Author(s): Young EM, Fors SW, Hayes DM
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Abstract OBJECTIVE: To examine whether (1) student perceptions of parent behaviors explain variations in fruit and vegetable consumption, (2) self-efficacy mediates this relationship, and (3) perceived home fruit and vegetable availability moderates this relationship. DESIGN: A cross-sectional survey. SETTING: Classrooms in 3 middle schools in 2 northeast Georgia counties. PARTICIPANTS: 366 middle school students. The response and participation rates were 59\% and 56\%, respectively. VARIABLES MEASURED: Perceived authoritative parenting, perceived parent control, perceived parent modeling, perceived parent support, self-efficacy, perceived fruit and vegetable availability, and fruit and vegetable consumption. ANALYSIS: Hierarchical multiple regression; P <.05. RESULTS: Perceived parent modeling, perceived parent support, self-efficacy, and perceived fruit and vegetable availability were significant predictors of fruit and vegetable consumption. The relationship between perceived parent support and fruit and vegetable consumption was mediated by self-efficacy. The relationship between fruit and vegetable consumption and both perceived parent modeling and support was moderated by perceived fruit and vegetable availability. CONCLUSIONS AND IMPLICATIONS: Parents appear to moderately influence middle school student fruit and vegetable consumption. Educators might focus on improving home fruit and vegetable availability and student self-efficacy, as well as parent support and modeling. The level of availability might indicate where efforts should focus for enhancing parent behaviors.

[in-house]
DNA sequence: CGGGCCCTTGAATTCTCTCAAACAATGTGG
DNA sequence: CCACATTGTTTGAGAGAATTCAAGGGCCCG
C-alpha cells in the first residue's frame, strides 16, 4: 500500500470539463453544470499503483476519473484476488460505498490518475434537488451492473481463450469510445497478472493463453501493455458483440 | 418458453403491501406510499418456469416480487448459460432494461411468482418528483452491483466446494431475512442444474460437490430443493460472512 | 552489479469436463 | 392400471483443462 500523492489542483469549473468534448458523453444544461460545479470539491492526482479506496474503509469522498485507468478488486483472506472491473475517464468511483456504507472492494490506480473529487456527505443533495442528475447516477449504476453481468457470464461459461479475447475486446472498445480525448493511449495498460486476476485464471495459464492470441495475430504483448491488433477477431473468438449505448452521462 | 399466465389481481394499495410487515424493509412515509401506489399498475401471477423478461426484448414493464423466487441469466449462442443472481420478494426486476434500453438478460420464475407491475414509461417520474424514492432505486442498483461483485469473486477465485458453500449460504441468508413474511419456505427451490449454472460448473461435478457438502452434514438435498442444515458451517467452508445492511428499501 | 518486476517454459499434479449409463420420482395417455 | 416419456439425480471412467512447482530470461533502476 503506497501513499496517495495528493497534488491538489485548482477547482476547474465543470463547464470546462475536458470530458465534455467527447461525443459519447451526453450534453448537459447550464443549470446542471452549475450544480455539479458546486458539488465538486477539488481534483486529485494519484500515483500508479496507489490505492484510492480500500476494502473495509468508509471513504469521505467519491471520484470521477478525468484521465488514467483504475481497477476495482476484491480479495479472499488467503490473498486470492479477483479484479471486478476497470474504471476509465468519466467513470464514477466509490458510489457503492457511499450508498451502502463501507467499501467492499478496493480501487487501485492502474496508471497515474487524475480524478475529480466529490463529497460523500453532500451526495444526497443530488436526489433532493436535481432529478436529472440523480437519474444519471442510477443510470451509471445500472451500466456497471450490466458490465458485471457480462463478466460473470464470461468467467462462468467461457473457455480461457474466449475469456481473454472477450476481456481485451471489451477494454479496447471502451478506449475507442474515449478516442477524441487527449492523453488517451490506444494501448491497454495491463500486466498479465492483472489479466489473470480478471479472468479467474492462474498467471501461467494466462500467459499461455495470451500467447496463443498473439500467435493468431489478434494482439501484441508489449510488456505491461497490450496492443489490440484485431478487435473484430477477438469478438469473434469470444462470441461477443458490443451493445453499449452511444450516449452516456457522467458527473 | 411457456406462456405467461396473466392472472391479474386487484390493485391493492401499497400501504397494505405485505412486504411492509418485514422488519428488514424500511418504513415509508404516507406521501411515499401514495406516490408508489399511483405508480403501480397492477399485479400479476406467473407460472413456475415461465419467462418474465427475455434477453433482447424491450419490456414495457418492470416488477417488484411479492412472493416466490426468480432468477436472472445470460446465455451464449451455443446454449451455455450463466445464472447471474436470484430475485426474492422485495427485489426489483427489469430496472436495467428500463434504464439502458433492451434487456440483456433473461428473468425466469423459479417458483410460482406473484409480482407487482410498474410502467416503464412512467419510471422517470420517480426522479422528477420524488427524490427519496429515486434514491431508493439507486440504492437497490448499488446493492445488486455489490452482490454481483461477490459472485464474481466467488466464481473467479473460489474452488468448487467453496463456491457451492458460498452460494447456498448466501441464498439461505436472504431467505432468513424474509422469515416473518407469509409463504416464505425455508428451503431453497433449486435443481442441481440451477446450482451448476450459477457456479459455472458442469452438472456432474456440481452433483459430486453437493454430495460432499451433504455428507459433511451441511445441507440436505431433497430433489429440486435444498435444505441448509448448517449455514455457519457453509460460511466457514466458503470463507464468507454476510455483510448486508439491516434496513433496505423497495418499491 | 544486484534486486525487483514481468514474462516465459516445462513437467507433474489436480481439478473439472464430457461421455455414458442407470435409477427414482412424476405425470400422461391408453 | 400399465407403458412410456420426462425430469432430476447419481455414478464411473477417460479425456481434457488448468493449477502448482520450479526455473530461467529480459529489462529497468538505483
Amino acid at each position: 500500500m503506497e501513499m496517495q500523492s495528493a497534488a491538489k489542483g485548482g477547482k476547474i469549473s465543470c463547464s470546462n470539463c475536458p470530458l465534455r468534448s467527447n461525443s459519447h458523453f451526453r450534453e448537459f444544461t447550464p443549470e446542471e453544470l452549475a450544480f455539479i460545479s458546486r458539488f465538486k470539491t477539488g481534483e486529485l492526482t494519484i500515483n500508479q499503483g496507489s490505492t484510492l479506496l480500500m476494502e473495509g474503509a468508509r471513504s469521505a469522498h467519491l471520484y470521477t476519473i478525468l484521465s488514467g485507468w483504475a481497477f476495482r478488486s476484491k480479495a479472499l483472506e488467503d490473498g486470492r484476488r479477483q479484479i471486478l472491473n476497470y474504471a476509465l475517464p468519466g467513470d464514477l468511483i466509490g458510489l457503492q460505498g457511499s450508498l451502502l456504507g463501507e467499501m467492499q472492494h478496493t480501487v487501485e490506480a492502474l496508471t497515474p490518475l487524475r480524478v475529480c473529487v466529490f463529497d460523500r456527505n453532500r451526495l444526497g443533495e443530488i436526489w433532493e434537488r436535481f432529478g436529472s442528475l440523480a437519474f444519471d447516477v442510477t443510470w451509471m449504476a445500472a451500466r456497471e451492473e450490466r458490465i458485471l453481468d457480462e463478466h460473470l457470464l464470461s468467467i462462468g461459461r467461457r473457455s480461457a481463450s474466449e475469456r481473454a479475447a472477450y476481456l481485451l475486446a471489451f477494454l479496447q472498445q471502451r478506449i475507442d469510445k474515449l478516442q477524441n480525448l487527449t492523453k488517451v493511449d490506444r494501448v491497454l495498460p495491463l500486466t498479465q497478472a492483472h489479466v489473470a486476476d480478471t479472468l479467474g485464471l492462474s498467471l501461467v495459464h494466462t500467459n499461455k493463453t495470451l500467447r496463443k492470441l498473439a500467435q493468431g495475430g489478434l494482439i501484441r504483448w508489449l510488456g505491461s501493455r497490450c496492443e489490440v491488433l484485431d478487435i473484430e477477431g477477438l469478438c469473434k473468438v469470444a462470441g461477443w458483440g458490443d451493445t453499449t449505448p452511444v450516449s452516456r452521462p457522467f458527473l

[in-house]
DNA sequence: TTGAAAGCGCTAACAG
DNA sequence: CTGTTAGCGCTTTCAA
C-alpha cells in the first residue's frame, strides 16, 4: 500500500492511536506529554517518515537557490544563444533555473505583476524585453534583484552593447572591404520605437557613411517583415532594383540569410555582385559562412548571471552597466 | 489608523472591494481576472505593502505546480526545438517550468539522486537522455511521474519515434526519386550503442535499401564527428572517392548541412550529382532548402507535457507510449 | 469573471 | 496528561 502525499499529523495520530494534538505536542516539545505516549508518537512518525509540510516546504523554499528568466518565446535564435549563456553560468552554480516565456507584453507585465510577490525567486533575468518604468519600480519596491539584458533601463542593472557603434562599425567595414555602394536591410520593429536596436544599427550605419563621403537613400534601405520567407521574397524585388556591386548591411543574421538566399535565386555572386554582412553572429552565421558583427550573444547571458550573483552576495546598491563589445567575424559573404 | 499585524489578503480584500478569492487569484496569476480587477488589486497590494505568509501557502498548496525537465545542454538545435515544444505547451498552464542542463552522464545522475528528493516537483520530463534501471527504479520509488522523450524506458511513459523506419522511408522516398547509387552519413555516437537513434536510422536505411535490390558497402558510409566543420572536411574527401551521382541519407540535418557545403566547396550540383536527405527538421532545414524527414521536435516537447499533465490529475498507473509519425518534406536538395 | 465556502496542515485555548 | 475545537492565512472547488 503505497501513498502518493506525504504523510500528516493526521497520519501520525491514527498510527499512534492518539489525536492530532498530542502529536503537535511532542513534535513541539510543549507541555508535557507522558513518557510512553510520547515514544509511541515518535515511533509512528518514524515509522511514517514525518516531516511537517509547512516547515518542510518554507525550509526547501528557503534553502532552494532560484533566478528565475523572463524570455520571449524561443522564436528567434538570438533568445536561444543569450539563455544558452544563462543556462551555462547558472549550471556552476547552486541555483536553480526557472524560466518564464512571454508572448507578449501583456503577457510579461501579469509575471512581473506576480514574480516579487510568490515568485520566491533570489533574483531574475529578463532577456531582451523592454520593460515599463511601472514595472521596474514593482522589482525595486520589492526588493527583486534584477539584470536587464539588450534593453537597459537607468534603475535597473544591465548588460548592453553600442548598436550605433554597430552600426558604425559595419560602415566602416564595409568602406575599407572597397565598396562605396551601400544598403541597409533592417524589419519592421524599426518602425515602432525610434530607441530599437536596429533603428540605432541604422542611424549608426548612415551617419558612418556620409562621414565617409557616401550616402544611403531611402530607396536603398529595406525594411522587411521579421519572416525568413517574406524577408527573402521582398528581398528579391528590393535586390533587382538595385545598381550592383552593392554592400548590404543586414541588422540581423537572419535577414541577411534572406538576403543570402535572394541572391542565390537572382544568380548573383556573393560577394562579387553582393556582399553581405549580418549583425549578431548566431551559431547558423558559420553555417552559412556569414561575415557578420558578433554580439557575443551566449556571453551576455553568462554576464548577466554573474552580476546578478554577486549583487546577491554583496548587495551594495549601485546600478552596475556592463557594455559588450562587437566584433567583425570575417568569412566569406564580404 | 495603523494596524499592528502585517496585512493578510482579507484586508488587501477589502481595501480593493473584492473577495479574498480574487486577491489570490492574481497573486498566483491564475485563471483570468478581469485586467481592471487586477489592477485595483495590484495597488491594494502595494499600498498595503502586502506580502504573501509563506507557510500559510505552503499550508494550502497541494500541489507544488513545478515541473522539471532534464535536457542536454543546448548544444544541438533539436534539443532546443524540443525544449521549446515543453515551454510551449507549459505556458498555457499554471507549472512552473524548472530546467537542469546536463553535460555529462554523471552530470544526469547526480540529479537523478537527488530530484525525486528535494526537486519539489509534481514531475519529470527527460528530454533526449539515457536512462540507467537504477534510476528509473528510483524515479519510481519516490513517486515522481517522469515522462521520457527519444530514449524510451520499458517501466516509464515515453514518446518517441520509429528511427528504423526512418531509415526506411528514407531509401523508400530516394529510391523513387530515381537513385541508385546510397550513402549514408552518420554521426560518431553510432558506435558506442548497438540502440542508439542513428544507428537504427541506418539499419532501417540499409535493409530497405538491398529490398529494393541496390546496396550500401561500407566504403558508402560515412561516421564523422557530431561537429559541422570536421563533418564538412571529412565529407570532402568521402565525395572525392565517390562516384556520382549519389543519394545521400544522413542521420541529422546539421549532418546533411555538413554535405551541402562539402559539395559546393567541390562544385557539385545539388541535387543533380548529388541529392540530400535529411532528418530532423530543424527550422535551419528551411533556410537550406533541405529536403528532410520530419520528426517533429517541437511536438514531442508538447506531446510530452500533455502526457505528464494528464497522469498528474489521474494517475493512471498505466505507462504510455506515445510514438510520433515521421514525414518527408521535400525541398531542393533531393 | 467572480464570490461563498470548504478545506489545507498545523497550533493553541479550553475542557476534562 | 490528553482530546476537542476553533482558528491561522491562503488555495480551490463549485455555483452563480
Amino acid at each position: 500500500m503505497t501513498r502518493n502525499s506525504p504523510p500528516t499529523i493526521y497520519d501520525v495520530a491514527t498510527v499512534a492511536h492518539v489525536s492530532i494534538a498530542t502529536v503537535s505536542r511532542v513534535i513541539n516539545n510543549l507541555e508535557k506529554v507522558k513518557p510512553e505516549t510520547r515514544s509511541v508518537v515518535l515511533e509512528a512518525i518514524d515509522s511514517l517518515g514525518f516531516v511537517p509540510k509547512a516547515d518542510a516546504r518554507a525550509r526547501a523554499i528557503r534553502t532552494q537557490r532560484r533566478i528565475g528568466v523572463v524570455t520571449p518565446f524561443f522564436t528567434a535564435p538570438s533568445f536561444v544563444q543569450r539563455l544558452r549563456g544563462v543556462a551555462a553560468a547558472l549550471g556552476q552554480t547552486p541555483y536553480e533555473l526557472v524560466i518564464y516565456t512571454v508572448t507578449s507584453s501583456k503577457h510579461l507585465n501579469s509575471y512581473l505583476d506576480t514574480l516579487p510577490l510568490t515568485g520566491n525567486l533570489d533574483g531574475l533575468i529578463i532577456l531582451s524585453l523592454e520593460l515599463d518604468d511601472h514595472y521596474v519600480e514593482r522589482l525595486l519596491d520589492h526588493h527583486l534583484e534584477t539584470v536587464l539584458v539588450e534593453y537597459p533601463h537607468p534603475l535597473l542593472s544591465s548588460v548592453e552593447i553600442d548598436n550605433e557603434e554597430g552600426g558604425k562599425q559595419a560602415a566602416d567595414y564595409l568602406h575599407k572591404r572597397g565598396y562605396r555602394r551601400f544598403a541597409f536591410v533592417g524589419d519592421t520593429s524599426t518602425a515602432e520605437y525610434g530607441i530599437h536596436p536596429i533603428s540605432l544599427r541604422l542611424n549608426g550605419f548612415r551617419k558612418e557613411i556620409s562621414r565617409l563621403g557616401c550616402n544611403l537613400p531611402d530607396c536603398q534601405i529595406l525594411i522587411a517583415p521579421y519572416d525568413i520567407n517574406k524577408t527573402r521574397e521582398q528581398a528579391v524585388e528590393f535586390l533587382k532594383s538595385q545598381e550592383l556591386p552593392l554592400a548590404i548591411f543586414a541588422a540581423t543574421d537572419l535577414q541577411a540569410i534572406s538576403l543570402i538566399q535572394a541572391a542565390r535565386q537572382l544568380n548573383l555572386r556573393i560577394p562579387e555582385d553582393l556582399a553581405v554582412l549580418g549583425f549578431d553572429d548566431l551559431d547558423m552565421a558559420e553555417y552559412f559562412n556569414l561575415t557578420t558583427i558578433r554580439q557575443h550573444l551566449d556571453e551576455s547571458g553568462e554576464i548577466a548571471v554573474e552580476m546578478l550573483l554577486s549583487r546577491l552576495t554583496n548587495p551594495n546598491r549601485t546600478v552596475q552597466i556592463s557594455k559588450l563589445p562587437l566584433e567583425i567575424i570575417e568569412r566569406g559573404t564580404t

This article was published in J Nutr Educ Behav
and referenced in Journal of Nutrition & Food Sciences